There are some folks that have a perfect understanding for exactly how long to wait before flipping a steak or taking it off the fire. In fact, there are dozens of methods that I've been taught to estimate the doneness without slicing into the beef and letting the juices out. Nothing compared to using a meat thermometer though and so this is a critical piece of equipment that you must have in your kitchen. I recently got the MEATER+ sent to me by the brand it is a lifesaver ... er meatsaver?
You will find some differences out there as to the exact temperatures but this is what I generally consider to be what most people would expect.
Rare (cool red center) - 125 F
Medium Rare (warm red center) - 135 F
Medium (warm pink center) - 145 F
Medium Well (slightly pink center) - 150 F
Well Done (little to no pink) - 160 F
I prefer medium rare, because it still has plenty of nice red juices and when properly cooked that leaves a beautiful gradation of colors from the rich brown/black crust to the warm pink center.
When cooking your strip steak, it is critical that you take into account that the center of your steak will continue cooking for a few moments after you take it off the heat. This means that while you might want a 135 F temperature, you should potentially remove the steak from the heat at 130 F instead and let it rest. Luckily with a meat thermometer such as MEATER+ it takes care of all that for you and tells you the exact moment to remove it from the heat.
It's Time To Start Cooking Your Steak
This method that I'm about to share is more complex than some people might want but the extra effort is more than worth it. We're going to sear both sides of the steak to get that beautiful crust and then pop it in the oven to finish roasting it till the temperature gets to the perfect level.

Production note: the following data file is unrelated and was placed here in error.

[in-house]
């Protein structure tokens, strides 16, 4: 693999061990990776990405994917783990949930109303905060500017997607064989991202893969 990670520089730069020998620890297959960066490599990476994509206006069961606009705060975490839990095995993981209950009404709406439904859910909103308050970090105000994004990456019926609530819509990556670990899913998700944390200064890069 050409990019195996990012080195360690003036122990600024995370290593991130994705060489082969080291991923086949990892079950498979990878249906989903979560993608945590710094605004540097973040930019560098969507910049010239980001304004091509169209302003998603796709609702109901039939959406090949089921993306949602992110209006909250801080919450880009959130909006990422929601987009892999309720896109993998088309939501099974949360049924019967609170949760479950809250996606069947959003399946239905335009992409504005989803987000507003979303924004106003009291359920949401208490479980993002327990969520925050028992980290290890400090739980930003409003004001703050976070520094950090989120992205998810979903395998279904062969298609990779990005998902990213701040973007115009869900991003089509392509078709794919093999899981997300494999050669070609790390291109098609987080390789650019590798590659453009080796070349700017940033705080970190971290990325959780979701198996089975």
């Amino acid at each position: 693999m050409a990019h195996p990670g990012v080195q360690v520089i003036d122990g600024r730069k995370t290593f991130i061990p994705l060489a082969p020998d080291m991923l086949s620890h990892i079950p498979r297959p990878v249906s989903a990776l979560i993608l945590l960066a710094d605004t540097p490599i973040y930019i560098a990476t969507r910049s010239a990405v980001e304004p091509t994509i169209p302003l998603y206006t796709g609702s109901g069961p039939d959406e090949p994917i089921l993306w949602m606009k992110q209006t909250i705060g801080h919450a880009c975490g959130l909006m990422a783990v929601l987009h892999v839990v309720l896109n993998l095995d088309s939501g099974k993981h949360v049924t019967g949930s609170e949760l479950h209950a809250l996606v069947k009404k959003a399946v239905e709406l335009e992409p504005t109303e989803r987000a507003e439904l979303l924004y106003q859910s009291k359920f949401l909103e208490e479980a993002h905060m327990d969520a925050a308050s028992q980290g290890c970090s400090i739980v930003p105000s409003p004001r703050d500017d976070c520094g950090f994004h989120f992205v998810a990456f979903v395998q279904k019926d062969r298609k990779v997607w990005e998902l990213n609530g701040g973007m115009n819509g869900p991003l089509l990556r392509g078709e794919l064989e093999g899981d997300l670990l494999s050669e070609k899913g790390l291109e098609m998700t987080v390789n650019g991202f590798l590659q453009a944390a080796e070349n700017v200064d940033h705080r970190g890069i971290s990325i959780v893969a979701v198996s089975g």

There is nothing better to cook the perfect steak at home than a medium-sized cast iron skillet. Make sure to get a good quality one but don't get suckered into paying for something fancy. Cast iron skillets are extremely utilitarian and why you could get one from Le Creuset, you can't beat the classic Lodge Cast Iron Skillet. This is by far the most useful pan in my kitchen since it is able to maintain heat way better than aluminum or even my expensive stainless steel pans.
Pre-heat the oven to 425 and as that begins to heat up, you'll want to put a layer of vegetable oil in the bottom of your cast iron skillet and turn the heat to high.
The key here is to get your skillet as hot as possible so that the instant your strip steak hits the pan it creates a beautiful sear.
Now take the tongs and place your steak into the pan facing away from you. This will help reduce any splatters and if you've dried the steak properly there should be no "pops" of oil. (Drying is not just for flavor - it is essential to safety!)
After approximately one minute, you'll want to flip the steaks and quickly sear the edges before placing the non-seared side back in the pan to cook.
Now that the strip steak has a nice beautiful black crust, add minced garlic and more oil or butter to the pan and place it in the oven.
This again is where being able to measure the temperature precisely is critical. For medium rare, you'll need to remove it from the oven at approximately 130/132 and let it rest on a cuttingboard for 3-5 minutes.
Now You Are Ready to Cut and Serve Your Perfect New York Strip Steak!
If you've done things right this steak should slice easily with a sharp knife and be ready to serve. It should have a nice warm red center and plenty of juices that ooze out from every cut you make.
All you need to do now is add a bottle of wine and some sides such as green beans and smashed potatoes to complete the experience.